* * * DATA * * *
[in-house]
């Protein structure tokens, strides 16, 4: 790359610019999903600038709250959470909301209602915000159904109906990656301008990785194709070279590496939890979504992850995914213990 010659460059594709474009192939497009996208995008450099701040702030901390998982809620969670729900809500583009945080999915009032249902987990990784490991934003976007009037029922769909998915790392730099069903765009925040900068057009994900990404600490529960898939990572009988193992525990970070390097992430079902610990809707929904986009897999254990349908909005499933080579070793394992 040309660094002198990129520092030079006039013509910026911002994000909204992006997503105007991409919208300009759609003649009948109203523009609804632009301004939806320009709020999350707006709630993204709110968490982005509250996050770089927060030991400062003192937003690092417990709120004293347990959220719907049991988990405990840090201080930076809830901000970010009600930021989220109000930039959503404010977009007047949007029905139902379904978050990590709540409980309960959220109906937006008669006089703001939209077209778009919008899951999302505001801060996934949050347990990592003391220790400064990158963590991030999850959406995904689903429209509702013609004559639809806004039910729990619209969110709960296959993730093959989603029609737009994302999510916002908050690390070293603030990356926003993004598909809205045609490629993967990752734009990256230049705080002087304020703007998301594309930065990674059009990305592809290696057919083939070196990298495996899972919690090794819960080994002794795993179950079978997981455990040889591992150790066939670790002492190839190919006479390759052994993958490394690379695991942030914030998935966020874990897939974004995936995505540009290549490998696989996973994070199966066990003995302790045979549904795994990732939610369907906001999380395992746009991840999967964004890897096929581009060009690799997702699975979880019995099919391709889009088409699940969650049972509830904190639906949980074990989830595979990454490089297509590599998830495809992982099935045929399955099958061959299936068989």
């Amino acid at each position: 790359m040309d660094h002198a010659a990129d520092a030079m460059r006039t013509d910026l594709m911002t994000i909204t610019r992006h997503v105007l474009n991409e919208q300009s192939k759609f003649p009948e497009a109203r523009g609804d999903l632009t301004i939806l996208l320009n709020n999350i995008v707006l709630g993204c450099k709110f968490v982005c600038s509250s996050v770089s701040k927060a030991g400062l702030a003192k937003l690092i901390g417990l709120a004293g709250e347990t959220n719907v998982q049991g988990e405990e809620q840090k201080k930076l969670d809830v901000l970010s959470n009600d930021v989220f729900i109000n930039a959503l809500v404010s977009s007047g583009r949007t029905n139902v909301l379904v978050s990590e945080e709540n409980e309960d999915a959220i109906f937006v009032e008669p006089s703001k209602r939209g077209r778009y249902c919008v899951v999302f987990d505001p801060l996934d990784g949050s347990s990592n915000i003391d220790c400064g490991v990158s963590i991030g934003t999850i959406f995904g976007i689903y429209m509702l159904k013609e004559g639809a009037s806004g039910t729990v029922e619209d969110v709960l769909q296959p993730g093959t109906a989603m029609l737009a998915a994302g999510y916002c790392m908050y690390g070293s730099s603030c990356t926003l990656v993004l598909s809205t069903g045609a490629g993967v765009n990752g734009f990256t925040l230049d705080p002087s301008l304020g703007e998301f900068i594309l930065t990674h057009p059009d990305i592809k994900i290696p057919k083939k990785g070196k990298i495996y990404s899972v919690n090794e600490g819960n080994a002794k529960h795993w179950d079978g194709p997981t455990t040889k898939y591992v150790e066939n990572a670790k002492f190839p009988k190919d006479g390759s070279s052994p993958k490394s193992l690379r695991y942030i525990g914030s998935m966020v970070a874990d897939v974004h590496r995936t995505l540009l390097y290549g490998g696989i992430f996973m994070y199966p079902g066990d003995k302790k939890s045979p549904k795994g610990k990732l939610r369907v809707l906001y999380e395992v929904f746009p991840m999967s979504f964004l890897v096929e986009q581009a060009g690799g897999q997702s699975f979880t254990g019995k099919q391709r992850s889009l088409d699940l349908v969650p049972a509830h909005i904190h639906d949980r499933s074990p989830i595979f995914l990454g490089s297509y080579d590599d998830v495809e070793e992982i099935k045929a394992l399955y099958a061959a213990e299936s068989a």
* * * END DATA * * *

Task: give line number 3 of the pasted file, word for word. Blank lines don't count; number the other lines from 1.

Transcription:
């Amino acid at each position: 790359m040309d660094h002198a010659a990129d520092a030079m460059r006039t013509d910026l594709m911002t994000i909204t610019r992006h997503v105007l474009n991409e919208q300009s192939k759609f003649p009948e497009a109203r523009g609804d999903l632009t301004i939806l996208l320009n709020n999350i995008v707006l709630g993204c450099k709110f968490v982005c600038s509250s996050v770089s701040k927060a030991g400062l702030a003192k937003l690092i901390g417990l709120a004293g709250e347990t959220n719907v998982q049991g988990e405990e809620q840090k201080k930076l969670d809830v901000l970010s959470n009600d930021v989220f729900i109000n930039a959503l809500v404010s977009s007047g583009r949007t029905n139902v909301l379904v978050s990590e945080e709540n409980e309960d999915a959220i109906f937006v009032e008669p006089s703001k209602r939209g077209r778009y249902c919008v899951v999302f987990d505001p801060l996934d990784g949050s347990s990592n915000i003391d220790c400064g490991v990158s963590i991030g934003t999850i959406f995904g976007i689903y429209m509702l159904k013609e004559g639809a009037s806004g039910t729990v029922e619209d969110v709960l769909q296959p993730g093959t109906a989603m029609l737009a998915a994302g999510y916002c790392m908050y690390g070293s730099s603030c990356t926003l990656v993004l598909s809205t069903g045609a490629g993967v765009n990752g734009f990256t925040l230049d705080p002087s301008l304020g703007e998301f900068i594309l930065t990674h057009p059009d990305i592809k994900i290696p057919k083939k990785g070196k990298i495996y990404s899972v919690n090794e600490g819960n080994a002794k529960h795993w179950d079978g194709p997981t455990t040889k898939y591992v150790e066939n990572a670790k002492f190839p009988k190919d006479g390759s070279s052994p993958k490394s193992l690379r695991y942030i525990g914030s998935m966020v970070a874990d897939v974004h590496r995936t995505l540009l390097y290549g490998g696989i992430f996973m994070y199966p079902g066990d003995k302790k939890s045979p549904k795994g610990k990732l939610r369907v809707l906001y999380e395992v929904f746009p991840m999967s979504f964004l890897v096929e986009q581009a060009g690799g897999q997702s699975f979880t254990g019995k099919q391709r992850s889009l088409d699940l349908v969650p049972a509830h909005i904190h639906d949980r499933s074990p989830i595979f995914l990454g490089s297509y080579d590599d998830v495809e070793e992982i099935k045929a394992l399955y099958a061959a213990e299936s068989a």